“We need to expand our concept,” he said. “We’re very good at reaching out into the northeast Wichita community. In all of our marketing and communication with the city, we’ve got to show diversity. We’ve got to do stuff that appeals beyond. I don’t think you appeal to a Hispanic (for example), but you give something that’s not limited to certain people.”
In town hall meetings with the Saint Mark congregation, Johnson asked questions including, “Where are we going?,” “Are we going to survive?” and “Are we going to be a vital congregation?”
The response to his ideas: “So far, so good,” Johnson said.
“Even if they don’t like where they feel God’s calling us to,” he said, “they know that’s where we’re going, and they affirm and say, ‘I’m ready.’”
Johnson said he also wants to reach out to more millennials, and part of the way to do that is for Saint Mark to become more active in social media. Until someone is hired to do that, Johnson is managing its Facebook and Instagram accounts.
“A lot of young adults believe that if you don’t exist on social media, you don’t exist,” he said. “And if you exist on social media, it comes across as if you matter.”
African-American millennials, he said, want something different from church than previous generations.
“We’ve got to add an additional worship or change things about the way we worship, especially with young African-American folks tend to be drawn to less volume, less performance and more into what they call authentic worship,” Johnson said.
“Their reaction is, ‘I want a church that doesn’t look polished, that doesn’t feel like everything is scripted out and planned,’” he added.
Back to basics
Johnson – who already has dropped “The Dark Knight” and a quote from rapper Tupac Shakur into his sermons – says that dynamic worship has already been a strength of Saint Mark, as has its E.C. Tyree Health & Dental Clinic, its health and wellness ministry that has served more than 10,000 low-income patients since its opening more than 30 years ago.
“That’s a strength of this church,” Johnson said. “That’s just a tremendous ministry and a way to reach the people and share with people.”
But he also sees duplications of programs and services that stretch both the staff and congregational volunteers too thin.
“We’re too busy,” he said. “Let’s streamline things, at least for a season, until we get our bearings.”
There has been some reluctance to the plans, Johnson said, but he’s trying to stem any negativity.
“The people who have been here for a little while are scared, concerned,” he said. “The first place for me to start is celebrating people, loving people, building relationships. That’s what it’s all about, and casting a vision out of that.”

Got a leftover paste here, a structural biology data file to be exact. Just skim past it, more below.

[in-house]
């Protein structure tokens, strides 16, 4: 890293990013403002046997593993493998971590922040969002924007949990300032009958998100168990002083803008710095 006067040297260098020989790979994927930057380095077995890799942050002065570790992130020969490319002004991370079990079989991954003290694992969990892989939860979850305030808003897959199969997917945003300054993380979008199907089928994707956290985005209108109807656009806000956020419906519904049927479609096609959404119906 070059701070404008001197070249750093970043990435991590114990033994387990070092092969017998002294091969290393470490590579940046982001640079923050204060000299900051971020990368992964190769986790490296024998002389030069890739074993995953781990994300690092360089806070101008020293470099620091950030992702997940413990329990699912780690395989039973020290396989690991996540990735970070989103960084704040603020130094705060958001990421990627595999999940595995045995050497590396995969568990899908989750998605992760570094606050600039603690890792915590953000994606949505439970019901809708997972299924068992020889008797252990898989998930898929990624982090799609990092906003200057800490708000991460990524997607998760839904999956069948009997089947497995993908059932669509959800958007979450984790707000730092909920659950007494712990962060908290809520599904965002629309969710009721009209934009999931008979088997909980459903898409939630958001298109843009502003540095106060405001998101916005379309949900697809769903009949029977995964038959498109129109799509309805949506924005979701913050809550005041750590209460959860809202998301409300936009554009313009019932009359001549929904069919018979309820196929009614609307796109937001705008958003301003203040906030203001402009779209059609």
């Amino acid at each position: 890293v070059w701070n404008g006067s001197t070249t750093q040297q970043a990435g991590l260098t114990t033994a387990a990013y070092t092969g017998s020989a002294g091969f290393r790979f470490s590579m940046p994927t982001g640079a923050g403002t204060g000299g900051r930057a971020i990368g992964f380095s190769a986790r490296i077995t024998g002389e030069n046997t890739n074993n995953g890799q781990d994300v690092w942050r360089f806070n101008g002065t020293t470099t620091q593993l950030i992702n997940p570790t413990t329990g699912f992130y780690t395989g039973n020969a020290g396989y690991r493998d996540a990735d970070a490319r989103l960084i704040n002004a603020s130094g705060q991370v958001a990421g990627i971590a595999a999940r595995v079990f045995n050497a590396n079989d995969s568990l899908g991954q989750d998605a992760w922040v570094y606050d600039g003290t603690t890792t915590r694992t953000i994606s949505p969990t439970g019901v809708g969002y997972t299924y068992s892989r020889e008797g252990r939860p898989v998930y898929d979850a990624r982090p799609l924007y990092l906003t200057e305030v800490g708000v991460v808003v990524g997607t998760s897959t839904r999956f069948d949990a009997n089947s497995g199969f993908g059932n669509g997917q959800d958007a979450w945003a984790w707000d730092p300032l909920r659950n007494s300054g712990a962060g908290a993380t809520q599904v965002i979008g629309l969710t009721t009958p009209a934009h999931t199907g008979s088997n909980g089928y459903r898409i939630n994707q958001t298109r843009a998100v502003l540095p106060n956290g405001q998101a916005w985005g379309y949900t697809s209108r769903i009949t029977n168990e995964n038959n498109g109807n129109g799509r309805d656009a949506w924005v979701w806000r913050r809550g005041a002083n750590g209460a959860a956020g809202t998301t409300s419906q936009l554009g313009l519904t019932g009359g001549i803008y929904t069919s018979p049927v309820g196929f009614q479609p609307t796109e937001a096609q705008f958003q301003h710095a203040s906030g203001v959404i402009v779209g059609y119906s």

Those worshipping at Saint Mark’s southeast campus, the result of a 2013 unification with the former Epworth United Methodist Church in Wichita, are enthusiastic about Johnson’s preaching style and his plans for the church.
“There’s an anointing on him that’s like fire,” churchgoer Rita Williams said. “He’s got a newness and creativity, an openness for the extraordinary and the unordinary people who might come.
“He’s making it a place for everybody, no matter who you are or where you’ve been,” she added.
Sheldon Guilford, who was holding the door open and greeting churchgoers as they left the services, is also pleased with what he’s seen from the new pastor.
“He has added a lot of life to the church,” Guilford said. “He is so energetic. I believe that we’re going to be a lot more active in the community, and hopefully bring more people to this church.”
The Rev. Mitch Reece, Wichita East District superintendent, said Johnson arrived in Wichita with a reputation as being an innovator and change-maker.
“He’s incredibly relational, and has a heart for the Kingdom,” Reece said. “He wants to get people who are outside the walls of the church and help them connect into the church and look into innovative ways that it gets done.”
Change in attitude
Johnson’s wife, Linda, is a senior financial manager for Shell Oil. When she explained that her husband would have to move and offered her retirement after 28 years at Shell, she was urged to stay on and telecommute, checking in to the Houston office in person once a quarter.
Their oldest daughter, Giselle, is a film student at Howard University in Washington, D.C., and was offered a job in Los Angeles by a movie company where she served as an intern. Youngest daughter Kayla, beginning her junior year in high school, was the toughest to sell on a move from Texas to Kansas. But she has acclimated well to Northeast Magnet High School in nearby Bel Aire, Kansas, finally declaring to her parents, “This was a good move for us. The church is great, we’re all together more.”
Johnson’s life took a change a few years ago, when he was feeling a bit nauseated and had a small blackout. After lab tests, he was told he had suffered three mini-strokes.
“Unless you looked at the MRI, there was nothing about my appearance to indicate that I had a stroke,” he said.
Johnson saw that as a wakeup call, resulting in a change in his attitude.
“The people who know me know I love to laugh a lot and have fun. I don’t take myself too seriously,” he said. “I refuse to let us take ourselves too seriously. This (job) ain’t that serious.
“If we have a relationship with Jesus Christ and we belong to the Kingdom, things may not work out the way we want them too, but at the end of the day what I believe is most important is that you can’t be so devoted to the church that your family’s falling apart,” Johnson added. “I believe in spending time with my wife and daughters. That’s huge for me.”
Contact David Burke, communications coordinator, at firstname.lastname@example.org.